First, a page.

September 22, 2009

Antonin Scalia Doesn't Believe In Governmental Neutrality About Religion

That is, Justice Scalia believes the government should promote religion as opposed to non-religion (emphasis added):


It has not been our American constitutional tradition, nor our social and legal tradition, to exclude religion from the public sphere.  Whatever the Establishment Clause means, it certainly does not mean that the government cannot accommodate religion, and indeed favor religion. My court has a series of opinions that say that the Constitution requires neutrality on the part of the government, not just between denominations, not just between Protestants, Jews, and Catholics, but neutrality between religion and non-religion.  I do not believe that.  That is not the American tradition.

Which is certainly Justice Scalia's opinion, although it lacks the advantage of historical precedent, conformity to the text of the First Amendment, or the logic and intent of its authors.  To be sure, he points to the fact that the First Congress employed a chaplain and had that chaplain deliver prayers and invocations to Congress in its open session.  But I also note that elsewhere in the article he says:
I do not believe in using legislative history in deciding the meaning of statutes.   The statute is what Congress voted on, not what some committee member said he thought it meant.  I don't care what he thought it meant, since the rest of Congress didn't know what he thought it meant when they voted for the law.

So that means that whatever it was that people like James Madison and Elbridge Gerry and Oliver Ellsworth thought they were voting on is irrelevant, because what they actually did vote on is this language:
Congress shall make no law respecting an establishment of religion, or prohibiting the free exercise thereof...

Which means, according to Scalia's textual-only approach, that Congress shall make no law respecting an establishment of religion, or prohibiting the free exercise of religion.  Presumably by "no law," that means no law.  We also know that the Framers of the Fourteenth Amendment bound the various states to observe the strictures on government that the Constitution imposes on the Federal government:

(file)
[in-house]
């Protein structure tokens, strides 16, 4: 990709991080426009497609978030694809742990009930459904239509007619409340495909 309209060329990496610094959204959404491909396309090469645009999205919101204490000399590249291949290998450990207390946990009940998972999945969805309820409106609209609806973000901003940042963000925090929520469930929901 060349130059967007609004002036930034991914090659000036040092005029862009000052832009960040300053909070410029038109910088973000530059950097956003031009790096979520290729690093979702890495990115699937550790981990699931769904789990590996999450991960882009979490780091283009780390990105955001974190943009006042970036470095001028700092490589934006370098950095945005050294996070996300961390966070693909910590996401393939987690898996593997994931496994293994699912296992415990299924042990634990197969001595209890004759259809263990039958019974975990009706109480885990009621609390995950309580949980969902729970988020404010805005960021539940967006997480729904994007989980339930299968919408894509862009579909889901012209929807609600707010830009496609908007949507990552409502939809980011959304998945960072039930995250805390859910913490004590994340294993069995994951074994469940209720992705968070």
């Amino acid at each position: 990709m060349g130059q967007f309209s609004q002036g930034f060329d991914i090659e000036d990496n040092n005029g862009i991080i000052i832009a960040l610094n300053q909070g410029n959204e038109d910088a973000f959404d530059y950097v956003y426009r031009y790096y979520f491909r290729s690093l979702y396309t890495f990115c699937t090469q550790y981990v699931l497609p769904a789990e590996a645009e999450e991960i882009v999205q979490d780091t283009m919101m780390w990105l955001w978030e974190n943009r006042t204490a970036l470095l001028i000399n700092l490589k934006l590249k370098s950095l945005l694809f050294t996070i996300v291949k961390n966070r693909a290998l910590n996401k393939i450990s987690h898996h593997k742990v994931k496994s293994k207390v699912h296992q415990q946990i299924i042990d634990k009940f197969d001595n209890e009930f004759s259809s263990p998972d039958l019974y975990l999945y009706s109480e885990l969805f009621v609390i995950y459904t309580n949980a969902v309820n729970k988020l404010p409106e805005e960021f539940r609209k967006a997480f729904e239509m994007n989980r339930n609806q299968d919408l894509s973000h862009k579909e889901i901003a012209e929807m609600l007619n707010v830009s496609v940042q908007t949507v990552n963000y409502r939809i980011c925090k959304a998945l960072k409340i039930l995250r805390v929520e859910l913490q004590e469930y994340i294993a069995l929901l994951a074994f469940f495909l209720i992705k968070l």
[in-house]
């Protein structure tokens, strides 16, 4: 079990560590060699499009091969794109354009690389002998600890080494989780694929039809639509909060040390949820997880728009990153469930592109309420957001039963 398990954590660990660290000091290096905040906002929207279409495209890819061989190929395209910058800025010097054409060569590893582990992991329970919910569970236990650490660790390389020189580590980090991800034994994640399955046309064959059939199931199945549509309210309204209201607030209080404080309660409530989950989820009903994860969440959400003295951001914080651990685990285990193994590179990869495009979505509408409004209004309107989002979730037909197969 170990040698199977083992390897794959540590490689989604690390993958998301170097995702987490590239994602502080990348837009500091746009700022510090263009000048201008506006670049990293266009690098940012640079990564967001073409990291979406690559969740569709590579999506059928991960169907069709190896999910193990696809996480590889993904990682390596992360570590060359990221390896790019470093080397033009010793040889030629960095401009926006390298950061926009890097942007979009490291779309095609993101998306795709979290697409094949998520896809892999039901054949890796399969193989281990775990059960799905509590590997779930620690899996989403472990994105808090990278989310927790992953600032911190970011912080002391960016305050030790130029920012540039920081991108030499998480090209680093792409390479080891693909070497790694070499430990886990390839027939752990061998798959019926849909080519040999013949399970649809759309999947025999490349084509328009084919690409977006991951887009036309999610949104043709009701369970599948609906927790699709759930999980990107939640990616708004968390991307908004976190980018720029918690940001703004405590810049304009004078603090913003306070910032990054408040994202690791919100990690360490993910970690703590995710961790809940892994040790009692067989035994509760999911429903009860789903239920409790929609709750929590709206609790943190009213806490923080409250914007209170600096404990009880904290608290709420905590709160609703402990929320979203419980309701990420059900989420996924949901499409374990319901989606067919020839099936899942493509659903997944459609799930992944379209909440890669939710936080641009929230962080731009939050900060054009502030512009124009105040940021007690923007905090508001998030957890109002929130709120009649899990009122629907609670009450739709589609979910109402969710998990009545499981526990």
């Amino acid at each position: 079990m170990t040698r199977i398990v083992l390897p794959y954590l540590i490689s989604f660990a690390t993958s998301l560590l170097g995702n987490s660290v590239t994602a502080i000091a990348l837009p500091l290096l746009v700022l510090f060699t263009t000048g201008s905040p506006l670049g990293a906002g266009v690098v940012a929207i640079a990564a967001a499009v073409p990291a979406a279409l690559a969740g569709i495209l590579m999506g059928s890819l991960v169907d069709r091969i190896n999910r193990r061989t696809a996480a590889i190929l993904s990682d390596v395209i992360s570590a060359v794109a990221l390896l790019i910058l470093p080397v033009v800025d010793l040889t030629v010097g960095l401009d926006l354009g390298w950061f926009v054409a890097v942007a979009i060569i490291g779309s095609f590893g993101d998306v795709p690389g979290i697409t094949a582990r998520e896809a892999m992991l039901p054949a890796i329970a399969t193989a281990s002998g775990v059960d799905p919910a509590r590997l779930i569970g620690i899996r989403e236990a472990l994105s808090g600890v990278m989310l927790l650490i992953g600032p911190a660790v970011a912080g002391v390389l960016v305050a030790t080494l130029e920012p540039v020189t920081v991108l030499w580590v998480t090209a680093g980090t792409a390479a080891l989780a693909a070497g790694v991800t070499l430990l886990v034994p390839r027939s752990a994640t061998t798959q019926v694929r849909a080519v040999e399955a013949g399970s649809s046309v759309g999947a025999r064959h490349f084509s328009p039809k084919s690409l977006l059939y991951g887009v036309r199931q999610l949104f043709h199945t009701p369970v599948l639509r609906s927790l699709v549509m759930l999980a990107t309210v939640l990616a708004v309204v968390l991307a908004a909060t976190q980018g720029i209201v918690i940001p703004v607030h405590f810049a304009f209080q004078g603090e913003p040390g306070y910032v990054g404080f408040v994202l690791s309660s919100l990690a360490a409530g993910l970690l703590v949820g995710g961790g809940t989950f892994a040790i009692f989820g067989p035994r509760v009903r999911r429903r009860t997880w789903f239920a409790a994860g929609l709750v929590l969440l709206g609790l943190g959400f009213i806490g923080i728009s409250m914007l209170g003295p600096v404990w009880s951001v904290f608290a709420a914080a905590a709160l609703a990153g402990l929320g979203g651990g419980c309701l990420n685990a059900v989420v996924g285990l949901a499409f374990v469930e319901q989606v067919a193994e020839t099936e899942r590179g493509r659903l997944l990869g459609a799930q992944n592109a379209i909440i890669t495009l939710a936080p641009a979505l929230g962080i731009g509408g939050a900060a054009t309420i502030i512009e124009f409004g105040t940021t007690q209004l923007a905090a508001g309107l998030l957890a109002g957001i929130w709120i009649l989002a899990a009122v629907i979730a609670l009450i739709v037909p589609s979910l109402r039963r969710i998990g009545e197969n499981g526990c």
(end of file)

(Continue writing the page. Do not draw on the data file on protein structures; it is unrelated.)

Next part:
No State shall make or enforce any law which shall abridge the privileges or immunities of citizens of the United States; nor shall any State deprive any person of life, liberty, or property, without due process of law; nor deny to any person within its jurisdiction the equal protection of the laws.

Although if you prefer original intent to raw text, take note that John Bingham, the principal author of the Fourteenth Amendment, was an advocate of using it to apply the Federal Constitution, in toto, to the States.  (Don't want to believe me?  Too bad.  See the Congressional Globe, reporting word-for-word on the floor debates of the Congress, beginning at page 2074 of this link.)  So the question is not whether Justice Scalia thinks it is American tradition for the government to promote religion, it is rather a question of whether the government, at any level, has the power to promote a religion.

In order to reach Justice Scalia's conclusion that the government can promote religion, you have to conclude that "promoting" religion is not the same thing as "Establishing" it.  But even looking back in Anglo-American legal history to the first Establishment of a Church, we see that individuals had freedom to not participate in, and indeed to openly disagree with and not support, the teachings of the King's (or Queen's) Established Church, which tolerated those whose religious views differed from that of the monarch. If the Crown of England under the Tudors would not encourage its subjects to worship in a favored fashion, then how much less should the republican government of the United States?